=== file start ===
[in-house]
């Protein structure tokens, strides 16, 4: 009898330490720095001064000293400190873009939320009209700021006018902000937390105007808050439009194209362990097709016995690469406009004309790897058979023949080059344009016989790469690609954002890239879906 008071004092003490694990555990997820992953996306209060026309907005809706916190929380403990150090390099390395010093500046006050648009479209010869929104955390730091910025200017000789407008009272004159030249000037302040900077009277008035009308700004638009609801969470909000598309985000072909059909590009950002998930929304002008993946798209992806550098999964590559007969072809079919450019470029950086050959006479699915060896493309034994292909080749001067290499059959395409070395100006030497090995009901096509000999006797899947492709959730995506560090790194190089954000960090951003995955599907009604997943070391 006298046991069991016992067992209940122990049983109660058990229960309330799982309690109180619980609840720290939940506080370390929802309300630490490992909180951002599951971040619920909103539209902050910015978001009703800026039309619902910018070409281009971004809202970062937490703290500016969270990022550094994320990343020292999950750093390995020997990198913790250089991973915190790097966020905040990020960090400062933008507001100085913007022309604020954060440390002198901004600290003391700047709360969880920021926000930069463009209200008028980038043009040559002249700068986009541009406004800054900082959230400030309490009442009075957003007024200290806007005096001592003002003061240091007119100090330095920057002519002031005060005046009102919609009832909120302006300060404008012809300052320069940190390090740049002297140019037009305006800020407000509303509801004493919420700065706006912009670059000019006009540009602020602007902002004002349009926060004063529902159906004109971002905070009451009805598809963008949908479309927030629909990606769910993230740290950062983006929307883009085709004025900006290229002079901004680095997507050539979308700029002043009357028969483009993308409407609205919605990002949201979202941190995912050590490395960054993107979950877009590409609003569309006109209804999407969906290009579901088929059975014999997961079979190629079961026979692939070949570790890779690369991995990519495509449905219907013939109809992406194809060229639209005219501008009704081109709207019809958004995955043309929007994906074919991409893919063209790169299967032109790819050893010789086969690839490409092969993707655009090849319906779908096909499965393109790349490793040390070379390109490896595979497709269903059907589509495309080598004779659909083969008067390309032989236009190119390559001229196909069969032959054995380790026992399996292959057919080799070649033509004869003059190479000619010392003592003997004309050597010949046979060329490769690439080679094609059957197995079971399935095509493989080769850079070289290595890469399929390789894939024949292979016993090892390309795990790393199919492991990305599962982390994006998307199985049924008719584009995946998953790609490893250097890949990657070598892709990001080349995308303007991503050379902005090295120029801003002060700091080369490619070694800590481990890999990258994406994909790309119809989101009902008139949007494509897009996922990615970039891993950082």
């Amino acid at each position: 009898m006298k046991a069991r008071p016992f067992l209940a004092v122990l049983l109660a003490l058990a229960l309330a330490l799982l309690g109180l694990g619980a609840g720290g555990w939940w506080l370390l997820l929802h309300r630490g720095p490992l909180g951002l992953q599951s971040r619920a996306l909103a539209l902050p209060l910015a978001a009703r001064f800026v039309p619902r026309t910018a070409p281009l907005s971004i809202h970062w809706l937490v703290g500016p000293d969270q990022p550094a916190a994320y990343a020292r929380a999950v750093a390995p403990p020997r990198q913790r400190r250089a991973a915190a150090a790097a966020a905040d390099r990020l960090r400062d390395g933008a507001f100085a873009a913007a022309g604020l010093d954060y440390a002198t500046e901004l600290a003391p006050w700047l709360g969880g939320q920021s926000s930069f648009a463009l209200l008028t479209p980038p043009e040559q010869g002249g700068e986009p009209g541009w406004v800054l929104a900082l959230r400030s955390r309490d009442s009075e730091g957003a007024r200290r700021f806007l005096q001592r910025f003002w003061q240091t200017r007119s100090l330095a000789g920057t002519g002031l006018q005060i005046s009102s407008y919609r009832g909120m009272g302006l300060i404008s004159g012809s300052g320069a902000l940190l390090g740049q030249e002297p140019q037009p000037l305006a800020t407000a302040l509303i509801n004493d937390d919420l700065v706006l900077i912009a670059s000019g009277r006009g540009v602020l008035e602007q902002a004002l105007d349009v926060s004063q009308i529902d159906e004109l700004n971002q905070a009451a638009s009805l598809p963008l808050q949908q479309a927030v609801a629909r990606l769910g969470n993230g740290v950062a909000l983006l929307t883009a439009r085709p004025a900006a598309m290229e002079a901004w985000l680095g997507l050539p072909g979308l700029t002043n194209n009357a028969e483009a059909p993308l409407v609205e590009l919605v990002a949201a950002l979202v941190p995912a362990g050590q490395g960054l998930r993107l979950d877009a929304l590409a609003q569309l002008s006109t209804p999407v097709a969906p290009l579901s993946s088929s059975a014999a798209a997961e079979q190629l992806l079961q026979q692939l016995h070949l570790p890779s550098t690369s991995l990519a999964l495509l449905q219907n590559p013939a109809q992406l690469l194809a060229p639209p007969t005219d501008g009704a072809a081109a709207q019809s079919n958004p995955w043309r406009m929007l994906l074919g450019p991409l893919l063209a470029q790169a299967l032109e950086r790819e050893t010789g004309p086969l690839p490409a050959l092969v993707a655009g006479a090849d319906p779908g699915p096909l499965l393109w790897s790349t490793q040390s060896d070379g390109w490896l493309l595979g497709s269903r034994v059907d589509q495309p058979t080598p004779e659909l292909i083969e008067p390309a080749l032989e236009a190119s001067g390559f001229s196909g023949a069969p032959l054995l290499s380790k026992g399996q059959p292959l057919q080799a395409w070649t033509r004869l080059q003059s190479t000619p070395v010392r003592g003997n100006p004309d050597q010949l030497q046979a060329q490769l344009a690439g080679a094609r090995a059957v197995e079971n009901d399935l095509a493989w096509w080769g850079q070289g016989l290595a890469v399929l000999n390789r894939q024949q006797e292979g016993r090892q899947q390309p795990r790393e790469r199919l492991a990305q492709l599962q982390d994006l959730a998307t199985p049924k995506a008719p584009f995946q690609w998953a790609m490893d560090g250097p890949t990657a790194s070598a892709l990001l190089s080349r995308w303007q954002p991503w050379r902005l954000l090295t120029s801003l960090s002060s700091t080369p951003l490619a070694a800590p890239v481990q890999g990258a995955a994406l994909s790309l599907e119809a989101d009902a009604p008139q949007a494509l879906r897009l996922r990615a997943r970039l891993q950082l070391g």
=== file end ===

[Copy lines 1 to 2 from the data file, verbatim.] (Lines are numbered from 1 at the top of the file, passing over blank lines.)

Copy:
[in-house]
């Protein structure tokens, strides 16, 4: 009898330490720095001064000293400190873009939320009209700021006018902000937390105007808050439009194209362990097709016995690469406009004309790897058979023949080059344009016989790469690609954002890239879906 008071004092003490694990555990997820992953996306209060026309907005809706916190929380403990150090390099390395010093500046006050648009479209010869929104955390730091910025200017000789407008009272004159030249000037302040900077009277008035009308700004638009609801969470909000598309985000072909059909590009950002998930929304002008993946798209992806550098999964590559007969072809079919450019470029950086050959006479699915060896493309034994292909080749001067290499059959395409070395100006030497090995009901096509000999006797899947492709959730995506560090790194190089954000960090951003995955599907009604997943070391 006298046991069991016992067992209940122990049983109660058990229960309330799982309690109180619980609840720290939940506080370390929802309300630490490992909180951002599951971040619920909103539209902050910015978001009703800026039309619902910018070409281009971004809202970062937490703290500016969270990022550094994320990343020292999950750093390995020997990198913790250089991973915190790097966020905040990020960090400062933008507001100085913007022309604020954060440390002198901004600290003391700047709360969880920021926000930069463009209200008028980038043009040559002249700068986009541009406004800054900082959230400030309490009442009075957003007024200290806007005096001592003002003061240091007119100090330095920057002519002031005060005046009102919609009832909120302006300060404008012809300052320069940190390090740049002297140019037009305006800020407000509303509801004493919420700065706006912009670059000019006009540009602020602007902002004002349009926060004063529902159906004109971002905070009451009805598809963008949908479309927030629909990606769910993230740290950062983006929307883009085709004025900006290229002079901004680095997507050539979308700029002043009357028969483009993308409407609205919605990002949201979202941190995912050590490395960054993107979950877009590409609003569309006109209804999407969906290009579901088929059975014999997961079979190629079961026979692939070949570790890779690369991995990519495509449905219907013939109809992406194809060229639209005219501008009704081109709207019809958004995955043309929007994906074919991409893919063209790169299967032109790819050893010789086969690839490409092969993707655009090849319906779908096909499965393109790349490793040390070379390109490896595979497709269903059907589509495309080598004779659909083969008067390309032989236009190119390559001229196909069969032959054995380790026992399996292959057919080799070649033509004869003059190479000619010392003592003997004309050597010949046979060329490769690439080679094609059957197995079971399935095509493989080769850079070289290595890469399929390789894939024949292979016993090892390309795990790393199919492991990305599962982390994006998307199985049924008719584009995946998953790609490893250097890949990657070598892709990001080349995308303007991503050379902005090295120029801003002060700091080369490619070694800590481990890999990258994406994909790309119809989101009902008139949007494509897009996922990615970039891993950082």